Making feed efficiency a priority is critical to beef unit profitability

First published:

Length: 652 words; 3-4 minutes

Beef cattle housed image

With improvements in feed conversion ratio (FCR) having three times the impact on grower and finisher profitability than increases in liveweight gain (LWG), it’s a topic that needs to be taken much more seriously by UK beef producers, claims KW nutritionist Dr Anna Sutcliffe.

“Feed accounts for around 60-80% of beef production variable costs, yet is typically converted into growth with a relatively poor lifetime FCR of more than 6:1,” she explains. “It means that across the entire life of the animal, an average of six units of feed are required to produce one unit of growth, compared to ratios of just 2:1 for poultry or 3.5:1 for pigs.

“Ruminant FCRs are so high because 40-70% of dietary energy is used for body maintenance, with the proportion rising as animals get larger. But it also means that even small improvements in FCR can have a substantial impact on overall production efficiency and, ultimately, profitability.”

Factors affecting FCR

In beef cattle, FCR is affected by a number of factors, the most important of which are genetics, sex, age, health, environment and feeding. And while the potential efficiency with which each animal converts feed into growth is set by genetics, other factors can be influenced by the producer to improve overall efficiency and reduce feed costs per kg of gain.

“Even at the same age and health, in the same environment consuming the same feed, the most inefficient cattle can be up to 15% less effective at converting feed into LWG,” Dr Sutcliffe highlights. “That alone can cost up to £30/head during a typical finishing period.”

“…1kg LWG in cattle at 750kg LW costing 51% more than…at 450kg LW…”

Regardless of the genetics and sex of the animal, significant gains are possible, such as by adapting systems to make the most of the much higher FCR in younger animals. The effect can clearly be seen in Table 1, with 1kg LWG in cattle at 750kg LW costing 51% more – in terms of feed costs – than when the same cattle were at 450kg LW.

Table 1 – Example alternative feed strategies to reduce feed costs and maintain performance1

Liveweight
(kg)

DMI
(kg/day)

Daily LWG
(kg)

FCR
(kg feed:kg LWG)

Cost of gain1
(p/kg LWG)

Efficiency loss
(%)

450

10.0

1.20

8.3:1

120

550

11.0

1.15

9.6:1

139

16%

650

11.8

1.10

10.7:1

155

29%

750

12.5

1.00

12.5:1

181

51%

1 Based on typical ration cost of £145/t DM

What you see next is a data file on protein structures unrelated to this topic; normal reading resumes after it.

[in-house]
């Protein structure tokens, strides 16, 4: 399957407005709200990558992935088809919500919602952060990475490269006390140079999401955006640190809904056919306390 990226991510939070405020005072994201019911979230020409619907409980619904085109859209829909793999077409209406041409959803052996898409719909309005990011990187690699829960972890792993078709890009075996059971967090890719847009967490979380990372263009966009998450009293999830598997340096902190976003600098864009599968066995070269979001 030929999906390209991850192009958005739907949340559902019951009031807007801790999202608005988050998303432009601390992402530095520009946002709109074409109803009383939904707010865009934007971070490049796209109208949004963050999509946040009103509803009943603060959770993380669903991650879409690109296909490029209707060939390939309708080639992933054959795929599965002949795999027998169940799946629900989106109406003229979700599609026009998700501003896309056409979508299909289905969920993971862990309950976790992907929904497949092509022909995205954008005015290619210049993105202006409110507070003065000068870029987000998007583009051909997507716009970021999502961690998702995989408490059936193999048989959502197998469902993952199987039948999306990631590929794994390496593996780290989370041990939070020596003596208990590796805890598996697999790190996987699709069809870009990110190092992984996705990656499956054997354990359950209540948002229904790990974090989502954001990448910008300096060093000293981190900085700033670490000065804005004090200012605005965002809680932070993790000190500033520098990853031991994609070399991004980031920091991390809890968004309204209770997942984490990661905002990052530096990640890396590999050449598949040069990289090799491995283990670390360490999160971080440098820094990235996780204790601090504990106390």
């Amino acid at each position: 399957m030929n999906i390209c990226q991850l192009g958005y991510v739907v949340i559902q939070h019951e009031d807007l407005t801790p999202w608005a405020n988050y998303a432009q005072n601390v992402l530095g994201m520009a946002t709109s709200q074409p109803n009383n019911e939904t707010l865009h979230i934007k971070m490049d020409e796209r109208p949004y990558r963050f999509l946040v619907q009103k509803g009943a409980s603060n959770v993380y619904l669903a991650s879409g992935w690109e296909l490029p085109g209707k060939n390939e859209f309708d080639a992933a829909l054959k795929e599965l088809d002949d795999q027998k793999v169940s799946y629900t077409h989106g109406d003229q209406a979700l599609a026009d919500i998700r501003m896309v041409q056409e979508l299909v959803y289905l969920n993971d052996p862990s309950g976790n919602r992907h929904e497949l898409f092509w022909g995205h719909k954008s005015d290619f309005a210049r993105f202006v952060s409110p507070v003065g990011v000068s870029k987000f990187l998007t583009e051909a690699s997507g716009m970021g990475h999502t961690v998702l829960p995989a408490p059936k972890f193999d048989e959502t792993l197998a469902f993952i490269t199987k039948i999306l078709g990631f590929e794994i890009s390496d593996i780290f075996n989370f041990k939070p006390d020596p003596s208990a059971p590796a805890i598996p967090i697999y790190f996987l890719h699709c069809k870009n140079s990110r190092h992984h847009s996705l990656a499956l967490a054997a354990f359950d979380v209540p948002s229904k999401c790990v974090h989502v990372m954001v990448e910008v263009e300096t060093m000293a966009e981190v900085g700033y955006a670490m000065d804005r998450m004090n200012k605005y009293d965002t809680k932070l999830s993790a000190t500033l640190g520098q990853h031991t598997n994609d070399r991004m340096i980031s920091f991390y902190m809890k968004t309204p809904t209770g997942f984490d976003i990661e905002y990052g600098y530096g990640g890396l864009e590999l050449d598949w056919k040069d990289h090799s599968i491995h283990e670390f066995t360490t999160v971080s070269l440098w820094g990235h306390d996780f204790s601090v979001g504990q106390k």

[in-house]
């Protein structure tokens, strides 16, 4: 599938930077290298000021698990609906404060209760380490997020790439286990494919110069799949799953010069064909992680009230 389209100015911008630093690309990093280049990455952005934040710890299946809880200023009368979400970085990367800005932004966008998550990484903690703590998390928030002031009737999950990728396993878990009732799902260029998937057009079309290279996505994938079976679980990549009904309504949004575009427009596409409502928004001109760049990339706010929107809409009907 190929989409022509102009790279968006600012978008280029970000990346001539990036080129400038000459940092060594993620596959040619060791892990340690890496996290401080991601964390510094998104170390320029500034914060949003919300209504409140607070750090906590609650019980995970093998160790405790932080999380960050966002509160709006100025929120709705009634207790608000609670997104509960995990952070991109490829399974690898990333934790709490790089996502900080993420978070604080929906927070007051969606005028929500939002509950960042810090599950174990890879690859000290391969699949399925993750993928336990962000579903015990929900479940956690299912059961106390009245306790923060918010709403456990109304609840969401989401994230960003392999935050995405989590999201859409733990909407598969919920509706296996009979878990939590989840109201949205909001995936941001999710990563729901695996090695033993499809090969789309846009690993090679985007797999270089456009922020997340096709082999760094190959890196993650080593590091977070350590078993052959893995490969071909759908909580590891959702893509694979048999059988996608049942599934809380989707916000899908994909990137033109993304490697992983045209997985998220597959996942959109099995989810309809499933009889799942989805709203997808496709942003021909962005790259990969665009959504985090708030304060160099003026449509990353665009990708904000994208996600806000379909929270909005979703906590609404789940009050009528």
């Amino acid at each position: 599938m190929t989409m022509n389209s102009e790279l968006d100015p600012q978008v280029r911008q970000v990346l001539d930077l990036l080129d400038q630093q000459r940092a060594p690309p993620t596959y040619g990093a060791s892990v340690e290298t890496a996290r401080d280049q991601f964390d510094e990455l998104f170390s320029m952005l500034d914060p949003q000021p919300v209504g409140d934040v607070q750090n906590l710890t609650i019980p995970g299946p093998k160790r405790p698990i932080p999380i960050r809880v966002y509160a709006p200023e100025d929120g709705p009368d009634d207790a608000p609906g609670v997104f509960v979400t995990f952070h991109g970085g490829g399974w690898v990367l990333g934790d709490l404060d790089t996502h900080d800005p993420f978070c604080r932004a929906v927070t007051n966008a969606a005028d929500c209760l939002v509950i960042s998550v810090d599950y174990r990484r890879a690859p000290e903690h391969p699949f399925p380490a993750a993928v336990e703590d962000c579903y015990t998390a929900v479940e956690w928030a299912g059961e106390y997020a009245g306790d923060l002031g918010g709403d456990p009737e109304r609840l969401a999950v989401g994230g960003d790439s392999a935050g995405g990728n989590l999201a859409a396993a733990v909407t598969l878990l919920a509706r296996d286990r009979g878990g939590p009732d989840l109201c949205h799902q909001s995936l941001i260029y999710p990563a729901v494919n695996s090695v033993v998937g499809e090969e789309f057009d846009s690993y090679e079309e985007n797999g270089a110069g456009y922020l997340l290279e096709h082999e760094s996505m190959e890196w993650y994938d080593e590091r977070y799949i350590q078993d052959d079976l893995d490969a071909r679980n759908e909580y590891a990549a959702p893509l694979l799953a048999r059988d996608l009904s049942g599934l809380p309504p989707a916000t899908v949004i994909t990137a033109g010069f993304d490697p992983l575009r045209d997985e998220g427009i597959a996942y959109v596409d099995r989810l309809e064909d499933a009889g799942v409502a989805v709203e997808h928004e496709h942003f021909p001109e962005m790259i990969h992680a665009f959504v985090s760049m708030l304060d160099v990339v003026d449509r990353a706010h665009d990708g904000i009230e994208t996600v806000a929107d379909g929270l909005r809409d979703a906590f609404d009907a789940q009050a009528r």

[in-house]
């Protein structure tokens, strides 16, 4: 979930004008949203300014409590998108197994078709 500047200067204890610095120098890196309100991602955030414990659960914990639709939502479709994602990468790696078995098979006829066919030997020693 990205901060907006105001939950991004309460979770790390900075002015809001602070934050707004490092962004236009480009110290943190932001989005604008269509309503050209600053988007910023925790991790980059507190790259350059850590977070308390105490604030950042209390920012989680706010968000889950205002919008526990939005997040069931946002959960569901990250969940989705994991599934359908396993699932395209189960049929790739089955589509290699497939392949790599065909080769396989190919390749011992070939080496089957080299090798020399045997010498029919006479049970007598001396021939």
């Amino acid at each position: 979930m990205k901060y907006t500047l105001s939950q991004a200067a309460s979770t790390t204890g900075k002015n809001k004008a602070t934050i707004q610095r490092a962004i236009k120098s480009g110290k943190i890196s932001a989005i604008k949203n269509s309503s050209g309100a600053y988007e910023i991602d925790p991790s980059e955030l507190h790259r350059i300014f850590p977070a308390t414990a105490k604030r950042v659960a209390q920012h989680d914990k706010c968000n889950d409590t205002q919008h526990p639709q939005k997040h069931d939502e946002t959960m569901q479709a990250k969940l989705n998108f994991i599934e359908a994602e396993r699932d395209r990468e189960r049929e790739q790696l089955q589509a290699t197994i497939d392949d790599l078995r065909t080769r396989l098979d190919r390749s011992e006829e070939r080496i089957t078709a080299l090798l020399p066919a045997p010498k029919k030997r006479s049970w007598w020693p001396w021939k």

Minimise stress effects

Stress in any form – including mineral deficiencies – will impair efficiency, so a focus on minimising parasite burdens, disease challenge, lameness and metabolic disorders like acidosis is also critical. Environmental factors can have particularly strong impact, with easy access to feed and drinking water, good ventilation and adequate space to lie down on dry bedding all important.

British wheat distillers' feed image
British wheat distillers’ feed supplies both digestible fibre and high quality protein.

“So aim for group sizes of 20 at most, and keep those groups consistent to avoid fighting and other aggressive behaviour which can divert energy away from growth,” states Dr Sutcliffe. “Efficient handling systems and calm staff can make a big difference, too, and the most efficient units tend to be those where such details are a high priority.”

The same applies to ration formulation. Ensuring adequate access to straw (in the mixed ration or in racks) will provide the structural fibre needed to promote good rumen function, for example, whilst using digestible fibre feeds like soya hulls, sugar beet feed and British wheat distillers’ feed to balance the starch energy in the ration will reduce the risk of acidosis.

Driving early growth

“Where the acidosis risk is high, feeding (Vistacell) a live yeast or (Acid Buf) slow-release rumen conditioner – or both – can improve FCR by 5-10%, with the latter also reducing mounting and fighting behaviour in bulls,” Dr Sutcliffe adds. “Other trials have shown that better matching the supply of protein to the rate of energy release in the rumen can produce a 9% gain in FCR.

“Even individually, these gains are significant, yet it’s when they’re combined as part of a system that minimises stress, maximises early growth and finishes at lighter weights that the greatest benefits are seen.

“Driving growth when cattle are most efficient…will reduce total feed costs…”

“Driving growth when cattle are most efficient and slaughtering before FCR really deteriorates will reduce total feed costs and improve margins. And with the higher turnover of cattle allowing more to be finished each year, plus the lighter carcases better matching processor requirements, the overall impact on profitability can be substantial.”

Links to feed information:

For more information:


Share this article:

Facebooktwittergoogle_pluslinkedinmailFacebooktwittergoogle_pluslinkedinmail